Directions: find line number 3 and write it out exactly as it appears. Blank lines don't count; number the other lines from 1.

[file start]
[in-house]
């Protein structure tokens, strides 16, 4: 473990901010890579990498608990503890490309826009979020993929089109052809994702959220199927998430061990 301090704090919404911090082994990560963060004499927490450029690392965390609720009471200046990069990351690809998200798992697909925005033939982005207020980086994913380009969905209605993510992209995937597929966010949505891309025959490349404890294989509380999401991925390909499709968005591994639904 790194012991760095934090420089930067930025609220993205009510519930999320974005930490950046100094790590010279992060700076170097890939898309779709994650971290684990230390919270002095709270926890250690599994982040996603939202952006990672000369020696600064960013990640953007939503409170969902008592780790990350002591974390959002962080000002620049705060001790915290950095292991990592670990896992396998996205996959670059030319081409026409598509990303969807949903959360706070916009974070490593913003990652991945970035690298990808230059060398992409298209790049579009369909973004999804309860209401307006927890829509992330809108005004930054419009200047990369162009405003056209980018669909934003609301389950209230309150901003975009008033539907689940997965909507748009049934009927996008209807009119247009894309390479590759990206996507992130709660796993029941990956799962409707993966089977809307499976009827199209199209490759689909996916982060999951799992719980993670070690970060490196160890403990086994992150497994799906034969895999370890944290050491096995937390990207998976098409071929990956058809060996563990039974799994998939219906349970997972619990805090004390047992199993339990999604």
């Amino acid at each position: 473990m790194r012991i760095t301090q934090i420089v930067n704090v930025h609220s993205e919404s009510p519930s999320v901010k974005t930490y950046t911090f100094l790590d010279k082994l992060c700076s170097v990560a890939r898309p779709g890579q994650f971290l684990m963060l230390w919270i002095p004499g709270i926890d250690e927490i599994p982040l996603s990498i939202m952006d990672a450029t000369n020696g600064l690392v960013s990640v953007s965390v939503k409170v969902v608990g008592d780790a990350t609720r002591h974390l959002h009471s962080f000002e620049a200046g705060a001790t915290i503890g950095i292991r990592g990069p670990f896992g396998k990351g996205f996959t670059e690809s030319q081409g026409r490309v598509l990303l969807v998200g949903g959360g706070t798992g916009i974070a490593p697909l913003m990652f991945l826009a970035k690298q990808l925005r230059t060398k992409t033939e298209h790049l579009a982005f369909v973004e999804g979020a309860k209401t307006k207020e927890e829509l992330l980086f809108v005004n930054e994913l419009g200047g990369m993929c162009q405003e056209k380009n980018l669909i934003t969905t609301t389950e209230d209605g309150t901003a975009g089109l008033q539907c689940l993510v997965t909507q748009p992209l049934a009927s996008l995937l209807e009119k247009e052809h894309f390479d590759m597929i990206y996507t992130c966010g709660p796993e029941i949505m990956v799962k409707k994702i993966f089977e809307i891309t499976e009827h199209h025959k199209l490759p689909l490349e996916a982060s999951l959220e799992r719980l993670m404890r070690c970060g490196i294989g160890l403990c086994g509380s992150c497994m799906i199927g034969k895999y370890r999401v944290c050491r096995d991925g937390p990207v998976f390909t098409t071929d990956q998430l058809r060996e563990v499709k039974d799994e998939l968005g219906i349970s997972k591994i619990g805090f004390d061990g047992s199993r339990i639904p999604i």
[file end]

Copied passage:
């Amino acid at each position: 473990m790194r012991i760095t301090q934090i420089v930067n704090v930025h609220s993205e919404s009510p519930s999320v901010k974005t930490y950046t911090f100094l790590d010279k082994l992060c700076s170097v990560a890939r898309p779709g890579q994650f971290l684990m963060l230390w919270i002095p004499g709270i926890d250690e927490i599994p982040l996603s990498i939202m952006d990672a450029t000369n020696g600064l690392v960013s990640v953007s965390v939503k409170v969902v608990g008592d780790a990350t609720r002591h974390l959002h009471s962080f000002e620049a200046g705060a001790t915290i503890g950095i292991r990592g990069p670990f896992g396998k990351g996205f996959t670059e690809s030319q081409g026409r490309v598509l990303l969807v998200g949903g959360g706070t798992g916009i974070a490593p697909l913003m990652f991945l826009a970035k690298q990808l925005r230059t060398k992409t033939e298209h790049l579009a982005f369909v973004e999804g979020a309860k209401t307006k207020e927890e829509l992330l980086f809108v005004n930054e994913l419009g200047g990369m993929c162009q405003e056209k380009n980018l669909i934003t969905t609301t389950e209230d209605g309150t901003a975009g089109l008033q539907c689940l993510v997965t909507q748009p992209l049934a009927s996008l995937l209807e009119k247009e052809h894309f390479d590759m597929i990206y996507t992130c966010g709660p796993e029941i949505m990956v799962k409707k994702i993966f089977e809307i891309t499976e009827h199209h025959k199209l490759p689909l490349e996916a982060s999951l959220e799992r719980l993670m404890r070690c970060g490196i294989g160890l403990c086994g509380s992150c497994m799906i199927g034969k895999y370890r999401v944290c050491r096995d991925g937390p990207v998976f390909t098409t071929d990956q998430l058809r060996e563990v499709k039974d799994e998939l968005g219906i349970s997972k591994i619990g805090f004390d061990g047992s199993r339990i639904p999604i």